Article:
Reflections on going for it, even when it’s slick and you might, well, crash


I had ride plans with a friend of mine this past Sunday.

And on Sunday (as you may have noticed, if you live in Northern California anyway) it was gray, a bit chilly and was pissing down precipitation a good part of the day.  

I checked the hourly forecast. I checked the radar. I looked out the window.  

Then I called the friend I had made ride plans with.

We discussed the options; wasn’t looking like the rain was going to hold off. In fact, that green blob on the radar was getting bigger, moving faster. So… should we ride now? Try to beat the incoming while we can? Don’t ride?

It didn’t take us very long at all to reach a conclusion:

Green blob challenge accepted. And yeah, it gave us hell.

Now, I’m from the land of east coast mountain biking, so riding in wet conditions used to be completely commonplace for me. I know full well that even the most familiar trail transforms into some kind of alternate reality version of itself; it may look the same, but the drizzly-day parallel universe trail is a totally separate entity. The rocks don’t act the same under my tires. The roots I completely ignore when the trail is dry, become key players in steering strategy.

My tires kick mud up into my eyes. My gloves don’t have quite the same traction on the handlebars or the shifters.

I forgot about all of those things. It made me feel like I hadn’t lost my technical, east-coast touch.  

Until the first time I totally ate shit on the ride. I say “first time” because it was in no way the only time.

But it was freakin AWESOME. A bit of a surprise, yes. But still awesome.  

Turns out, I still remember to crash without getting hurt! I know, this might seem like a really strange thing to be stoked about, but being able to come off of the bike properly is just as important as being able to stay on the bike.

I came home from that ride an exhausted mess; the extra effort of trying to control the bike and stay upright, coupled with the times I failed miserably at doing just that, made my usual 20 mile ride feel a LOT longer, and a lot more tiring. And honestly, it takes a lot of energy to pick yourself up off of the ground.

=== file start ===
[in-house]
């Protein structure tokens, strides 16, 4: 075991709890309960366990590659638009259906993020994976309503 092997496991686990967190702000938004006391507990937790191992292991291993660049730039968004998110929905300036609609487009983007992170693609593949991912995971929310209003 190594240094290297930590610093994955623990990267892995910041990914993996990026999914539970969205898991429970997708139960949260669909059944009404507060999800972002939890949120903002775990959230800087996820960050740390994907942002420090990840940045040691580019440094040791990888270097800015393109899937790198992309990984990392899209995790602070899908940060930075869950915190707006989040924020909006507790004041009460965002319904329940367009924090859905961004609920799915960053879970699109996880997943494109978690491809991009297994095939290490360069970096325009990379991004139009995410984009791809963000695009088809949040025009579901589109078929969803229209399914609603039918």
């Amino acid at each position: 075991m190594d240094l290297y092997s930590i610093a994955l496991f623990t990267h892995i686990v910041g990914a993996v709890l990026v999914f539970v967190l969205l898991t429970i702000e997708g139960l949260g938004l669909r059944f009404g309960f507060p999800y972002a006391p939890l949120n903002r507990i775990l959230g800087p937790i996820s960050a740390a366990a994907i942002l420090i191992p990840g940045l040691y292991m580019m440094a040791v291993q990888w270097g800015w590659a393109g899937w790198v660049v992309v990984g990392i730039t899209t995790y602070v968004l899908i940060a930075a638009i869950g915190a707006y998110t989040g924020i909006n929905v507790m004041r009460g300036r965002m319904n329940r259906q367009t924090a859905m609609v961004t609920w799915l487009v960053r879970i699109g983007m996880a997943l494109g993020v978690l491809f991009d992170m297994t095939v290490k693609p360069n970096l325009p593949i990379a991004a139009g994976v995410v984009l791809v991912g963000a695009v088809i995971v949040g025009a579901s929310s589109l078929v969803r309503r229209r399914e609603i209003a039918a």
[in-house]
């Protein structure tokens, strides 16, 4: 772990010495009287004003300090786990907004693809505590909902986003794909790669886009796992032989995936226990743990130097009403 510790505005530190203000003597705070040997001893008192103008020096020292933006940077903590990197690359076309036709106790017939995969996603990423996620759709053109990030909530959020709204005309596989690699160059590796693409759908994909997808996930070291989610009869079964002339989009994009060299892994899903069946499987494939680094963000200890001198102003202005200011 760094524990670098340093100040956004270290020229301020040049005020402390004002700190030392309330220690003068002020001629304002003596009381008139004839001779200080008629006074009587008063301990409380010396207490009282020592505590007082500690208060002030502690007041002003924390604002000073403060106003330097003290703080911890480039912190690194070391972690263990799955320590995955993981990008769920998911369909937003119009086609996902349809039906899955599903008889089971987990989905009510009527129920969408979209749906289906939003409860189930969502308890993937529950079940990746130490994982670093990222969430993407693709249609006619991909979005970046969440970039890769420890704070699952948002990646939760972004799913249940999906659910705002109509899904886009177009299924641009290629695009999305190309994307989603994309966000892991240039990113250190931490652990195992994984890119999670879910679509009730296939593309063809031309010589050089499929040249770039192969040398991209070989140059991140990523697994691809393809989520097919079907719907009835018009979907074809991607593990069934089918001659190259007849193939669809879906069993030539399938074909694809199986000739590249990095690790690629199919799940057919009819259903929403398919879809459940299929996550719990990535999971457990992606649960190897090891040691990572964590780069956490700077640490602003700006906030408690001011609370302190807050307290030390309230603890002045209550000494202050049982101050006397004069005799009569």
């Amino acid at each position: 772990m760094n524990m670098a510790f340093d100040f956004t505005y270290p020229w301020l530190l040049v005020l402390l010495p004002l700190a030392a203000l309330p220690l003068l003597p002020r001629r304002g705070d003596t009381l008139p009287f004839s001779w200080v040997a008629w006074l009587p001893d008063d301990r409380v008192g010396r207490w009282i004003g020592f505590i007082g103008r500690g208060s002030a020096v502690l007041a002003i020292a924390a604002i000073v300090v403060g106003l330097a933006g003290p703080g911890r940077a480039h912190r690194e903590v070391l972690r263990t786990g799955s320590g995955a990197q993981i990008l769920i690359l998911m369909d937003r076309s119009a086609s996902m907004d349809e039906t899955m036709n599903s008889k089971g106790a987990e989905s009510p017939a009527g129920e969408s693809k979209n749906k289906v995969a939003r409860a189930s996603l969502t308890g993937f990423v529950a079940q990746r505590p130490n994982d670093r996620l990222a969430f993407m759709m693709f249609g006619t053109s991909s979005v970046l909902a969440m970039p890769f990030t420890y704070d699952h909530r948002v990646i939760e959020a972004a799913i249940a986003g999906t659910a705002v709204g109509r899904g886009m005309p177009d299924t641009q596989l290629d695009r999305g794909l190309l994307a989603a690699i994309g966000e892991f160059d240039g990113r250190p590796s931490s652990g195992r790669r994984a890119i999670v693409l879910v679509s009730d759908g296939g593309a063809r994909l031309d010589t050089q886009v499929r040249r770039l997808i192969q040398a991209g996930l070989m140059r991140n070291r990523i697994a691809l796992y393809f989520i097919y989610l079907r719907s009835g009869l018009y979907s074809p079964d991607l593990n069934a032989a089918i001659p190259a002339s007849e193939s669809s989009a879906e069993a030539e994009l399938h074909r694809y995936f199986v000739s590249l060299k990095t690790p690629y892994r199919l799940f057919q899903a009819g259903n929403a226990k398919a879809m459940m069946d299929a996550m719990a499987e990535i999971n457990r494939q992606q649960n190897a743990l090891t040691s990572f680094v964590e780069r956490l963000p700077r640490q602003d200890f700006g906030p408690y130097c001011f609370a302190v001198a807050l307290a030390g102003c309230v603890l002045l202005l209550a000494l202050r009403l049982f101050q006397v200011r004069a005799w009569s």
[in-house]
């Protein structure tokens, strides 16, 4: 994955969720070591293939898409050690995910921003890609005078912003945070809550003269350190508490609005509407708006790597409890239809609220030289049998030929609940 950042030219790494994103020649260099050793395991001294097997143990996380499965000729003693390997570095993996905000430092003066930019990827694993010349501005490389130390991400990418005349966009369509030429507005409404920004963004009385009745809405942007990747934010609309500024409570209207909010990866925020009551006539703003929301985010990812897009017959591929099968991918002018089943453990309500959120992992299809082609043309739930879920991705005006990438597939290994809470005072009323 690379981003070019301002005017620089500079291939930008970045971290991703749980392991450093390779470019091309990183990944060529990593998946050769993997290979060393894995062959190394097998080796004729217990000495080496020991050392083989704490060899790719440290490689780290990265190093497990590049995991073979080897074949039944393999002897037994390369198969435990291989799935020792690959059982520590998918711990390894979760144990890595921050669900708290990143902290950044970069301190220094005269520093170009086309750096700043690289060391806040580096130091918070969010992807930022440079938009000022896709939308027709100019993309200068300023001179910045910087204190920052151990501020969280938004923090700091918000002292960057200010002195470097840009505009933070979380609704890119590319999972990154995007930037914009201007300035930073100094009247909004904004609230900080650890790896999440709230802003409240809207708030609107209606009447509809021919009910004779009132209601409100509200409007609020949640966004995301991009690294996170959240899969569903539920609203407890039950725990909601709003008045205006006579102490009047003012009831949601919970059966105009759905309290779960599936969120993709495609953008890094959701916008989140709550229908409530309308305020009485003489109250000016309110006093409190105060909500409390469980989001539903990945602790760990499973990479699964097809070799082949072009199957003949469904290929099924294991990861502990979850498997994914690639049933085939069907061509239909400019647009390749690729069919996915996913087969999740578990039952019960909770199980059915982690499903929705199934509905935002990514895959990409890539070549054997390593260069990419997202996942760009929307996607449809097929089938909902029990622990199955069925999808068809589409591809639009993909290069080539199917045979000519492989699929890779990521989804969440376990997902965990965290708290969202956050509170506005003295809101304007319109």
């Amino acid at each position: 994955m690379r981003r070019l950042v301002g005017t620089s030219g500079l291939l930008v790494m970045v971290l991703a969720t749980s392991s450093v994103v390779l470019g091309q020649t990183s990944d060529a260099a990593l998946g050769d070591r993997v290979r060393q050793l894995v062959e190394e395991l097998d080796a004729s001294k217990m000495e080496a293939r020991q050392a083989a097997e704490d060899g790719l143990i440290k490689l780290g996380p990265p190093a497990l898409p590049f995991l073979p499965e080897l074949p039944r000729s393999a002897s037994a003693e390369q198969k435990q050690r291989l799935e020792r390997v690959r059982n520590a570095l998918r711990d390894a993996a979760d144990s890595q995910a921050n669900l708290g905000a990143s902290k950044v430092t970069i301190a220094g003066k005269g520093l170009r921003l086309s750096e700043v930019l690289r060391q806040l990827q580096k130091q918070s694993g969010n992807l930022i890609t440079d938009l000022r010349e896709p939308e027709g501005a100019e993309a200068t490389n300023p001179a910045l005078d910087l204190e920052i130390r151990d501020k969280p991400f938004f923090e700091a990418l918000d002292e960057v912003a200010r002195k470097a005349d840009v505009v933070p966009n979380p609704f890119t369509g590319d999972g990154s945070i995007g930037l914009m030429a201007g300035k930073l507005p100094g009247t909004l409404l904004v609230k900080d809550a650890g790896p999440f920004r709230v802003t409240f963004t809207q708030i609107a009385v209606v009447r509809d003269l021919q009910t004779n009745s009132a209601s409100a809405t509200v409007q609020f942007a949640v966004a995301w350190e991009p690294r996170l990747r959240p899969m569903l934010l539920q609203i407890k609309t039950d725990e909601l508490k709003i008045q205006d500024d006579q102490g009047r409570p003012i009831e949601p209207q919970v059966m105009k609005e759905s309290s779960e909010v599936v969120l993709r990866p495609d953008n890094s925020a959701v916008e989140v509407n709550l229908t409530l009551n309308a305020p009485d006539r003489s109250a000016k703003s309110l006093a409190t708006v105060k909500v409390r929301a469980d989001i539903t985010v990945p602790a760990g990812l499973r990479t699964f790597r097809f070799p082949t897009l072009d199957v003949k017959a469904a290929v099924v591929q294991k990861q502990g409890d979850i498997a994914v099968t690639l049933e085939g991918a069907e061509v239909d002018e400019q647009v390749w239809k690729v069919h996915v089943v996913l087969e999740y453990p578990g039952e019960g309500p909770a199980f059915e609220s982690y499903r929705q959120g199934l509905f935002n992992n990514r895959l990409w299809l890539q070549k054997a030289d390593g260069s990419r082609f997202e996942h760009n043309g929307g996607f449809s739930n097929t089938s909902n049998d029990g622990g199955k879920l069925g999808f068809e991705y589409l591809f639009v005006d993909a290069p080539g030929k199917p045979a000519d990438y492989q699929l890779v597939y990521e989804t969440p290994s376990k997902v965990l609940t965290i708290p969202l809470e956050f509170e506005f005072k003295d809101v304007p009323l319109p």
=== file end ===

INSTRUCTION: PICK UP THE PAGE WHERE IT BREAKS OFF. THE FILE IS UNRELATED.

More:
But that was one of the best rides I’ve had in ages!

It was a good reminder about change: we’re not in control of it. We can’t really avoid it. But we can keep our eyes open, crash as smoothly as possible, and laugh about it as we pick ourselves back up off of the ground, and keep pedaling down the trail.

P.S. As tempting as it might be to try and beat the rain, to sneak in that ride … keep in mind you’ll probably get caught out in it, and in many instances, riding wet trails can be damaging. Read MTB Rules for Rainy Season Riding reprinted with permission from Hilltromper, and/or contact your local trail advocacy organization for guidelines specific to your area.


​Fat Tire Tuesday columnist Sarah Hansing has been slinging wrenches as a pro bike mechanic for 15 years (with the exception of a one year stint working for Trek Bicycles in Wisconsin.) Epicenter Cycling scooped her up as their lead mechanic and the shop’s crew plans to ​keep her forever. Sarah loves riding singlet​rack, wrenching on bikes, and hanging out with her jerk-face but adorable cat Harlan. (Who is a jerk.)